Monday, November 15, 2010

Creating Web Services for Portlet Factory

The heart of any SOA strategy involves web services and the document that makes it happen is a WSDL. Websphere Portlet Factory is an excellent tool for putting together a SOA presentation layer since it easily accepts a WSDL and quickly exposes its operations in a developer friendly IDE (Eclipse/RAD).

In previous WPF projects I'd start by building out schema that represent the data needed for display in the tool, but when working with web services the schema is defined in the WSDL document. Since I dislike working with schema, I typically create a sample XML and then use a tool to generate a schema from it. But what about the schema that are in the WSDL? What if I'm also developing the web services that will be ultimately consumed by WPF? I sure don't want to create a schema when something else can do the dirty work.

Enter web services metadata annotations (JSR 181).

Using annotations and a compatible runtime container like Apache's Axis2, I can throw together a web service in no time by just adding some annotations to a regular POJO. Suppose I have a need to retrieve contact information, but no implementation is available yet and I just need something stubbed out so I can get going. Someone else can follow up later and code in an implementation.

Let's start with a bean that will hold our contact information:

 package com.dsixe.blog;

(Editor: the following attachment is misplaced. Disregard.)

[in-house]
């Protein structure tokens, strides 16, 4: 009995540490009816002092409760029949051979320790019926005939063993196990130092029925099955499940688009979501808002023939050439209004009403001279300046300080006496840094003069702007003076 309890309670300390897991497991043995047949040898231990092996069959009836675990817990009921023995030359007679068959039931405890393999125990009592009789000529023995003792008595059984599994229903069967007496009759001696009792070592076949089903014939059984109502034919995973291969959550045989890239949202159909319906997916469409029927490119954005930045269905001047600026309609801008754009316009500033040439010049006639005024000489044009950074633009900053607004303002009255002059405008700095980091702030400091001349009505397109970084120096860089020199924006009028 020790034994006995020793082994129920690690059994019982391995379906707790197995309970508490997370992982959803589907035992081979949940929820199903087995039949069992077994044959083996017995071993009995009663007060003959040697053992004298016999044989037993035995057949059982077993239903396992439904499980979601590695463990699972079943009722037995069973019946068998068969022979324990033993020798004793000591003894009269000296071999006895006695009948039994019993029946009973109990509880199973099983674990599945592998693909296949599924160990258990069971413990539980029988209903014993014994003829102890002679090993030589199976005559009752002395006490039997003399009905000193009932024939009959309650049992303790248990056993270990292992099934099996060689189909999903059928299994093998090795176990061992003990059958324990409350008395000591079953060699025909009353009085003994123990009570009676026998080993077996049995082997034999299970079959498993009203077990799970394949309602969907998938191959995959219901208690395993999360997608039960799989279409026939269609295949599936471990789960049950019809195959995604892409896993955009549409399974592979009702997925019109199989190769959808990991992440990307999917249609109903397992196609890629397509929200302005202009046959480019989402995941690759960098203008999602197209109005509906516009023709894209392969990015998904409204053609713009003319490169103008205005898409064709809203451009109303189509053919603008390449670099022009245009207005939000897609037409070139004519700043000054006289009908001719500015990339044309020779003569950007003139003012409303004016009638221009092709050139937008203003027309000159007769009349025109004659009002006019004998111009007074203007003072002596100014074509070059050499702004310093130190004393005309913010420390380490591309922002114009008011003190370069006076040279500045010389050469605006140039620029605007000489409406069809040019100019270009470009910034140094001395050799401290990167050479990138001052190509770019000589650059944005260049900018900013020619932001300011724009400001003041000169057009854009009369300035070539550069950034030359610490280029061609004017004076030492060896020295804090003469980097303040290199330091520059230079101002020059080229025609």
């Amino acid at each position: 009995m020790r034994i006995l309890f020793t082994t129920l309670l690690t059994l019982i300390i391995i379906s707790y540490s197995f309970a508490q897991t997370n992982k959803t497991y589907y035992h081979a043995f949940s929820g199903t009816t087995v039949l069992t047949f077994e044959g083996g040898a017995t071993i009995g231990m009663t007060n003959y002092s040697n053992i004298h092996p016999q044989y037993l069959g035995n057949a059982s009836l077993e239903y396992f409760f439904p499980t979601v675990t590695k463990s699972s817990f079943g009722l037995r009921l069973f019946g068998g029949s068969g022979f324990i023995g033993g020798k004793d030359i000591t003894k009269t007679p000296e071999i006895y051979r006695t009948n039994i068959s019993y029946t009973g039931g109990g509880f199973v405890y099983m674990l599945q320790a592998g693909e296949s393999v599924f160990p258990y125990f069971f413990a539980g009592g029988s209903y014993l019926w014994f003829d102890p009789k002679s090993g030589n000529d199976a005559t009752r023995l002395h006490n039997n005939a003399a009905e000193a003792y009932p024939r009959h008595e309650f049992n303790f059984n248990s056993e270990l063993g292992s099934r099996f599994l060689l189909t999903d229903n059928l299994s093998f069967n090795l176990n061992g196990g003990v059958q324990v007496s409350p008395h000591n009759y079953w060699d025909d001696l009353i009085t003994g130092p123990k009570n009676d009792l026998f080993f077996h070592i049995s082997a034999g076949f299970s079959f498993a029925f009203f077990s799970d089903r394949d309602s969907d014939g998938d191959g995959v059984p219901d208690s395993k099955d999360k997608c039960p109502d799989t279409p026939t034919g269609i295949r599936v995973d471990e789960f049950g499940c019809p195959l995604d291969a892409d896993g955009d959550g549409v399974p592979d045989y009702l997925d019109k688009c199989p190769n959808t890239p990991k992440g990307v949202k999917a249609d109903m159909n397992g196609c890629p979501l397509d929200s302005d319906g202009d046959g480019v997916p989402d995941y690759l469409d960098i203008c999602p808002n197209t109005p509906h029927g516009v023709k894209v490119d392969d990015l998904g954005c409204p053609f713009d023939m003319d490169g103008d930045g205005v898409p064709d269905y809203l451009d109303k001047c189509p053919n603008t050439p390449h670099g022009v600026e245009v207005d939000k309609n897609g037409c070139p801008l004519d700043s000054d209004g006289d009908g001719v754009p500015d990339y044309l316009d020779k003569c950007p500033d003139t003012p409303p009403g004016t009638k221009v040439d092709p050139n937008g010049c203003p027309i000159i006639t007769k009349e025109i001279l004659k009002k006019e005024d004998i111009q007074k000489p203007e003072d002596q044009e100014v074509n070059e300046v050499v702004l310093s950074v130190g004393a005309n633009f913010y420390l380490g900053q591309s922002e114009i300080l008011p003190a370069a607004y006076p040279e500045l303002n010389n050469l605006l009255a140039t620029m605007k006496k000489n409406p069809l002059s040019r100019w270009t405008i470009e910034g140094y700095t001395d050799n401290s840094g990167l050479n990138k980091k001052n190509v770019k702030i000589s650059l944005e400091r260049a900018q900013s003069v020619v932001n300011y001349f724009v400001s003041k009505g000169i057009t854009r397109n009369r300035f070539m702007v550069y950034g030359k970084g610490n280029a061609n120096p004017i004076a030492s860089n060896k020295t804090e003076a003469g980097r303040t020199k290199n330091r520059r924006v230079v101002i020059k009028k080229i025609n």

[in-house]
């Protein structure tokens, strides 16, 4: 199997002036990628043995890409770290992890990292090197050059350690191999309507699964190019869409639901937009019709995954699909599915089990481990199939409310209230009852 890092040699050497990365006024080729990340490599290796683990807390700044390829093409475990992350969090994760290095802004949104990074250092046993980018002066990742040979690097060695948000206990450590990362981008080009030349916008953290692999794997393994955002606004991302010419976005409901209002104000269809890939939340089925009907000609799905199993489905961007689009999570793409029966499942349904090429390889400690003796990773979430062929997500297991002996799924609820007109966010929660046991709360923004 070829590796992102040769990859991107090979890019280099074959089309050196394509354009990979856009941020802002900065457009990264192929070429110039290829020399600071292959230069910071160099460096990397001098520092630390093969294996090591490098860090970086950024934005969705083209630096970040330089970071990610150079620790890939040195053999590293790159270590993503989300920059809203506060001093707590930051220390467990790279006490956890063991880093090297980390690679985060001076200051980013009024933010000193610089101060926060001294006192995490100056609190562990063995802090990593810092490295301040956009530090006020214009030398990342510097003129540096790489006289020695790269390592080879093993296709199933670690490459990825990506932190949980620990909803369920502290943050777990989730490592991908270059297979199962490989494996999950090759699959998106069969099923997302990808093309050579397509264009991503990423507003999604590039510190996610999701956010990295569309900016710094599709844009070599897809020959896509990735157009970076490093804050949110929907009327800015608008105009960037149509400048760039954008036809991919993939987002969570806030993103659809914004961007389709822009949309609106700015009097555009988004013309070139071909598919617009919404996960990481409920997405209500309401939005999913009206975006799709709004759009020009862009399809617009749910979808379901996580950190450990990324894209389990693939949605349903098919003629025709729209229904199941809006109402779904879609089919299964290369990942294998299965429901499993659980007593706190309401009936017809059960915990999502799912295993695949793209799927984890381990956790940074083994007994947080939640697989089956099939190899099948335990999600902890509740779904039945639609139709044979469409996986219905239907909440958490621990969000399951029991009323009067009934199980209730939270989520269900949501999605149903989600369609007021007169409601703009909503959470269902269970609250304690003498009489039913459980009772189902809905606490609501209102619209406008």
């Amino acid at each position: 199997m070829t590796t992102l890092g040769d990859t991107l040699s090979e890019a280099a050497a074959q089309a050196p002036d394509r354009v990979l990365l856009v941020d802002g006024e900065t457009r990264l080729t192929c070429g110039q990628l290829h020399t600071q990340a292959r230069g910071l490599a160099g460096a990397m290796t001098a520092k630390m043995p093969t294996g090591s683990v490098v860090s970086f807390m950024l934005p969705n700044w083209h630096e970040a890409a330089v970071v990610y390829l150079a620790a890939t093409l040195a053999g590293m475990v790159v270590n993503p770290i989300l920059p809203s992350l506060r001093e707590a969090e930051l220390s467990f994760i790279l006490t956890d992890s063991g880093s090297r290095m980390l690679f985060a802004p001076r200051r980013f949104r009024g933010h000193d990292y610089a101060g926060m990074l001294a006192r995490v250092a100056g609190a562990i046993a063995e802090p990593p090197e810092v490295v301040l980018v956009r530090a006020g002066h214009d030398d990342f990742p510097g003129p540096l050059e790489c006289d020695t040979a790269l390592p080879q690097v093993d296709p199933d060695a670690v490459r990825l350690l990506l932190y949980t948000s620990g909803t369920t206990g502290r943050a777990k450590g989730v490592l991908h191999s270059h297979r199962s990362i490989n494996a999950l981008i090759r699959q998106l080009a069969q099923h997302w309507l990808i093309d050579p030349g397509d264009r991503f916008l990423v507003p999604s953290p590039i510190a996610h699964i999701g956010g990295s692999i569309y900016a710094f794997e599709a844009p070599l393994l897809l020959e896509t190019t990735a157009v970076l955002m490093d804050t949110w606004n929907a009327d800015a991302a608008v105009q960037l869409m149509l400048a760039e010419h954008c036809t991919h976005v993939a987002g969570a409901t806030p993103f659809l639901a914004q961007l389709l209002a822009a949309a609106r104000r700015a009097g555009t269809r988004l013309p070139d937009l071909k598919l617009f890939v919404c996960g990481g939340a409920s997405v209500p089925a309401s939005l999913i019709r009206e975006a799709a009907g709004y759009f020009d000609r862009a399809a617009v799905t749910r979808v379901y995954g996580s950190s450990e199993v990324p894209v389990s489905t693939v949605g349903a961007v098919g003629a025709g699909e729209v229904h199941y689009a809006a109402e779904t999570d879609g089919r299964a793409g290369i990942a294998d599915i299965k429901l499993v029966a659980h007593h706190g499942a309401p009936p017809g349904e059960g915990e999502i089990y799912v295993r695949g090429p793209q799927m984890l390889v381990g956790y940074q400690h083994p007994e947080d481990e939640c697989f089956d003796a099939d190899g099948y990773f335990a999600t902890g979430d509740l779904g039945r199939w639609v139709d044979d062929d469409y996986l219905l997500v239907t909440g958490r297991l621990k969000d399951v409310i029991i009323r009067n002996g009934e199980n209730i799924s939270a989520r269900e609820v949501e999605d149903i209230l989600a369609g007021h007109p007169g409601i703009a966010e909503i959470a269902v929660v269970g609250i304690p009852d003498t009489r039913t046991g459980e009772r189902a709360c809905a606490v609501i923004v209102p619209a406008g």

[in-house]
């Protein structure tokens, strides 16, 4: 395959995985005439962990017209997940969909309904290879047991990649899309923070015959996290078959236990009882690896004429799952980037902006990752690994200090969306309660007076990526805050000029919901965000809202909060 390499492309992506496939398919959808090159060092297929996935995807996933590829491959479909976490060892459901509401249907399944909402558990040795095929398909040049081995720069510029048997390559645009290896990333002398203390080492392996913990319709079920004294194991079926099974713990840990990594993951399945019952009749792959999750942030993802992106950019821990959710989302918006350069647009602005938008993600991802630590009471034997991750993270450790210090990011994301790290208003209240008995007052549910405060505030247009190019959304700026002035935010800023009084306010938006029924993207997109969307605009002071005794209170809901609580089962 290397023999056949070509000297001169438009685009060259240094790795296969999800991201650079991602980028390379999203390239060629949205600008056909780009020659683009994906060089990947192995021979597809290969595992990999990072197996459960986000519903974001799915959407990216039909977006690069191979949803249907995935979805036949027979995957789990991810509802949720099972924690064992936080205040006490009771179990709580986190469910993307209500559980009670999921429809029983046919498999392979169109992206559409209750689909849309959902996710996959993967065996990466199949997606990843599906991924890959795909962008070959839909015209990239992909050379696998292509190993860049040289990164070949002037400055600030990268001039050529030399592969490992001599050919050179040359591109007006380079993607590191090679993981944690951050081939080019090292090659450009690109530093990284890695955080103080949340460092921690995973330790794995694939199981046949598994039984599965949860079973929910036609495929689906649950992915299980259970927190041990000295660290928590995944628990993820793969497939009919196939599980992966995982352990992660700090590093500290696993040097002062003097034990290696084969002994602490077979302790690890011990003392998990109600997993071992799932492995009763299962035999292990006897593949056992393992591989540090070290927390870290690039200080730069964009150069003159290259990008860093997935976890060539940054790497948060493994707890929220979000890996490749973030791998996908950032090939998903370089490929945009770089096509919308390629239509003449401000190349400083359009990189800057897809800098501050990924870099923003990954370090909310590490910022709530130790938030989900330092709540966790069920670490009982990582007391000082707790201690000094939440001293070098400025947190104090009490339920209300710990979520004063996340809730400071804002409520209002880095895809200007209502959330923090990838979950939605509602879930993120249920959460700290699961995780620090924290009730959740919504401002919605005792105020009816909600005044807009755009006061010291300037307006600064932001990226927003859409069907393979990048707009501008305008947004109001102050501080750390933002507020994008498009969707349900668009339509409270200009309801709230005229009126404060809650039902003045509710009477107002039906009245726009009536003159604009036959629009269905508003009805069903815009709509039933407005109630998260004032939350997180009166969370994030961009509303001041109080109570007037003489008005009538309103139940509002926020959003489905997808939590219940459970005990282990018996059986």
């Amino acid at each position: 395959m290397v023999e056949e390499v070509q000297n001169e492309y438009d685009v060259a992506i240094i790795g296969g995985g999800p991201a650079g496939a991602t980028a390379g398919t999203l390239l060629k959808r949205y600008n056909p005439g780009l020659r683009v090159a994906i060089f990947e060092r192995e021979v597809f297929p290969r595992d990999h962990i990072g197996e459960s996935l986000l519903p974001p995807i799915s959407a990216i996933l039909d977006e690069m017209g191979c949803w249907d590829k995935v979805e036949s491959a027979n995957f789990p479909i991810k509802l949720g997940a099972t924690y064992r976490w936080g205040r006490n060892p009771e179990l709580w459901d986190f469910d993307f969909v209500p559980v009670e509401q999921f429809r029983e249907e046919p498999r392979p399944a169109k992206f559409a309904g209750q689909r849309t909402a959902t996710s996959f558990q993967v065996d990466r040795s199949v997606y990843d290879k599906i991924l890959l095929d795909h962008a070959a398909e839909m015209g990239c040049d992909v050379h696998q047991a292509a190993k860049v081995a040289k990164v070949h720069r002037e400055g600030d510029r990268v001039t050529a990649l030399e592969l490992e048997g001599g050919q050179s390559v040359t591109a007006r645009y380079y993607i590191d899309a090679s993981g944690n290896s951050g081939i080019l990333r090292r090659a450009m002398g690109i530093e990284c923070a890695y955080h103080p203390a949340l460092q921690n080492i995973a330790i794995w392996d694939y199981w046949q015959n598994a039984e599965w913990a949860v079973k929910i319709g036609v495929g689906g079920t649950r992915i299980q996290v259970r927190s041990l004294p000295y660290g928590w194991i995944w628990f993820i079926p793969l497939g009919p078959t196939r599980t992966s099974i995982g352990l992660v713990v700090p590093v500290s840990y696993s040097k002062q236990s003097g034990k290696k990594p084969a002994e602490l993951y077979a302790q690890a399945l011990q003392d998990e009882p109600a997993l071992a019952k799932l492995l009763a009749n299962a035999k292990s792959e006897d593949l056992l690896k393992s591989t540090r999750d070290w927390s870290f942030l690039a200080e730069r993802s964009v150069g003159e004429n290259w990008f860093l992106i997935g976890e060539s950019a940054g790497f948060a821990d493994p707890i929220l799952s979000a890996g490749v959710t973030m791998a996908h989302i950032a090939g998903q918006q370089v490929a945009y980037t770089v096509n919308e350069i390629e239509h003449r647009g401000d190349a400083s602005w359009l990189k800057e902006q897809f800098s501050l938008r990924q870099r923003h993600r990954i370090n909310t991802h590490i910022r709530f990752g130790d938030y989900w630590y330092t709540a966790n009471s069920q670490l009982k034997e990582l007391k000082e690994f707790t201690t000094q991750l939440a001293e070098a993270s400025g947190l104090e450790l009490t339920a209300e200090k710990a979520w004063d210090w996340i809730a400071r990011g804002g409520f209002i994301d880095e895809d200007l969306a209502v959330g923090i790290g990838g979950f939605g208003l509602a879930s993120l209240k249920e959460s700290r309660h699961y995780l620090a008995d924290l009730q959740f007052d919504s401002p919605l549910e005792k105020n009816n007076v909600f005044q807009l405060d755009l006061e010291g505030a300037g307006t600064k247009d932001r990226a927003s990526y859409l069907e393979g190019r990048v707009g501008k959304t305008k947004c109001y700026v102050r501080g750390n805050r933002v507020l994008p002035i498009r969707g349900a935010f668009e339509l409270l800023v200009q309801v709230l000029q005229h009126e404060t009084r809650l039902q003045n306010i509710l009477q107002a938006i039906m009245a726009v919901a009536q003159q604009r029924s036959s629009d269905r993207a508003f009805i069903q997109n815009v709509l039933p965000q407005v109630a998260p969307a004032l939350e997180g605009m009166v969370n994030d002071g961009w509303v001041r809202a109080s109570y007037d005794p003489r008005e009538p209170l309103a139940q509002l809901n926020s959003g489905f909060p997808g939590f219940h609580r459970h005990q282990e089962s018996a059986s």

public class ContactBean {  
      private String name;  
      private String phone;  
      public String getName() {  
           return name;  
      }  
      public void setName(String name) {  
           this.name = name;  
      }  
      public String getPhone() {  
           return phone;  
      }  
      public void setPhone(String phone) {  
           this.phone = phone;  
      }  
 }  

The only code needed here is the declaration of the name and phone, the rest (class definition, getters/setters) is generated by Eclipse. Now let's create a POJO that will ultimately contain the implementation of the operation, but for right now it will just return a static instance of ContactBean:

 package com.dsixe.blog;  
 public class ContactInfo {  
      public ContactBean getContact(String uid){  
           ContactBean cb = new ContactBean();  
           cb.setName("Carl");  
           cb.setPhone("678 555-1212");  
           return cb;  
      }  
 }  

Nothing magical about this class, but it can be turned into a web service operation by adding 3 annotations:

 package com.dsixe.blog;  
 import javax.jws.WebMethod;  
 import javax.jws.WebService;  
 import javax.jws.soap.SOAPBinding;  

 @WebService(serviceName="ContactService", targetNamespace="http://dsixe.com/blog")  
 @SOAPBinding(style=SOAPBinding.Style.DOCUMENT)  

 public class ContactInfo {  
      @WebMethod  
      public ContactBean getContact(String uid){  
           ContactBean cb = new ContactBean();  
           cb.setName("Carl");  
           cb.setPhone("678 555-1212");  
           return cb;  
      }  
 }  

Believe it or not, that's it! I package it into a JAR (not a WAR) and deploy to Axis2 and I'm ready to pull a WSDL into a WPF web service builder.

In the time it probably would have taken me to build an XSD schema using some fancy editor, I've not only created a WSDL with the required schema but also a functional base implementation of a service operation.
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